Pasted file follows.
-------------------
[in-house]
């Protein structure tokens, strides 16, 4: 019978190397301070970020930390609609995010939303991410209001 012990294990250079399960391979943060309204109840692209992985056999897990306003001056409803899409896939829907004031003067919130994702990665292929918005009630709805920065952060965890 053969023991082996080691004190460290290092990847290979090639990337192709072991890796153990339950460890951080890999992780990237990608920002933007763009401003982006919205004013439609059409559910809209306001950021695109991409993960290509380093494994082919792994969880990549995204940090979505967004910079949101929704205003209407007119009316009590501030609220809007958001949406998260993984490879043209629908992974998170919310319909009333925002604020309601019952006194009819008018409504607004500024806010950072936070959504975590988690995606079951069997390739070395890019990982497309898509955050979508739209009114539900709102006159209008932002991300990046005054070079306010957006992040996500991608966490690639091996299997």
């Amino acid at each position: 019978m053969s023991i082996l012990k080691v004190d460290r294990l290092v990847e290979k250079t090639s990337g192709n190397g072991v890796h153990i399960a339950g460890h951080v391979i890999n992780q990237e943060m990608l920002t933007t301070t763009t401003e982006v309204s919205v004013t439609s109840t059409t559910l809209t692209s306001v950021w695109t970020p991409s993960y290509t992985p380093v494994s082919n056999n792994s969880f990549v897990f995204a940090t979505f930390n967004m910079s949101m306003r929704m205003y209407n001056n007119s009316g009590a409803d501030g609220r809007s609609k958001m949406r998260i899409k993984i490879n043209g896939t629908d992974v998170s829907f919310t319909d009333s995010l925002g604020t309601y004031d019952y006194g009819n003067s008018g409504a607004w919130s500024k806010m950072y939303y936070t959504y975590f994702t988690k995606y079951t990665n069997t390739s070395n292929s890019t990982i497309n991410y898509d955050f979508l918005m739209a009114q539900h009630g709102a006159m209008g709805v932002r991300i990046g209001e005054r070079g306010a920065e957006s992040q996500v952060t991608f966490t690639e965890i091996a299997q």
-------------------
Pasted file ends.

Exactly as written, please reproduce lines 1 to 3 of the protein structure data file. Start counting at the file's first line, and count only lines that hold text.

[in-house]
């Protein structure tokens, strides 16, 4: 019978190397301070970020930390609609995010939303991410209001 012990294990250079399960391979943060309204109840692209992985056999897990306003001056409803899409896939829907004031003067919130994702990665292929918005009630709805920065952060965890 053969023991082996080691004190460290290092990847290979090639990337192709072991890796153990339950460890951080890999992780990237990608920002933007763009401003982006919205004013439609059409559910809209306001950021695109991409993960290509380093494994082919792994969880990549995204940090979505967004910079949101929704205003209407007119009316009590501030609220809007958001949406998260993984490879043209629908992974998170919310319909009333925002604020309601019952006194009819008018409504607004500024806010950072936070959504975590988690995606079951069997390739070395890019990982497309898509955050979508739209009114539900709102006159209008932002991300990046005054070079306010957006992040996500991608966490690639091996299997």
């Amino acid at each position: 019978m053969s023991i082996l012990k080691v004190d460290r294990l290092v990847e290979k250079t090639s990337g192709n190397g072991v890796h153990i399960a339950g460890h951080v391979i890999n992780q990237e943060m990608l920002t933007t301070t763009t401003e982006v309204s919205v004013t439609s109840t059409t559910l809209t692209s306001v950021w695109t970020p991409s993960y290509t992985p380093v494994s082919n056999n792994s969880f990549v897990f995204a940090t979505f930390n967004m910079s949101m306003r929704m205003y209407n001056n007119s009316g009590a409803d501030g609220r809007s609609k958001m949406r998260i899409k993984i490879n043209g896939t629908d992974v998170s829907f919310t319909d009333s995010l925002g604020t309601y004031d019952y006194g009819n003067s008018g409504a607004w919130s500024k806010m950072y939303y936070t959504y975590f994702t988690k995606y079951t990665n069997t390739s070395n292929s890019t990982i497309n991410y898509d955050f979508l918005m739209a009114q539900h009630g709102a006159m209008g709805v932002r991300i990046g209001e005054r070079g306010a920065e957006s992040q996500v952060t991608f966490t690639e965890i091996a299997q």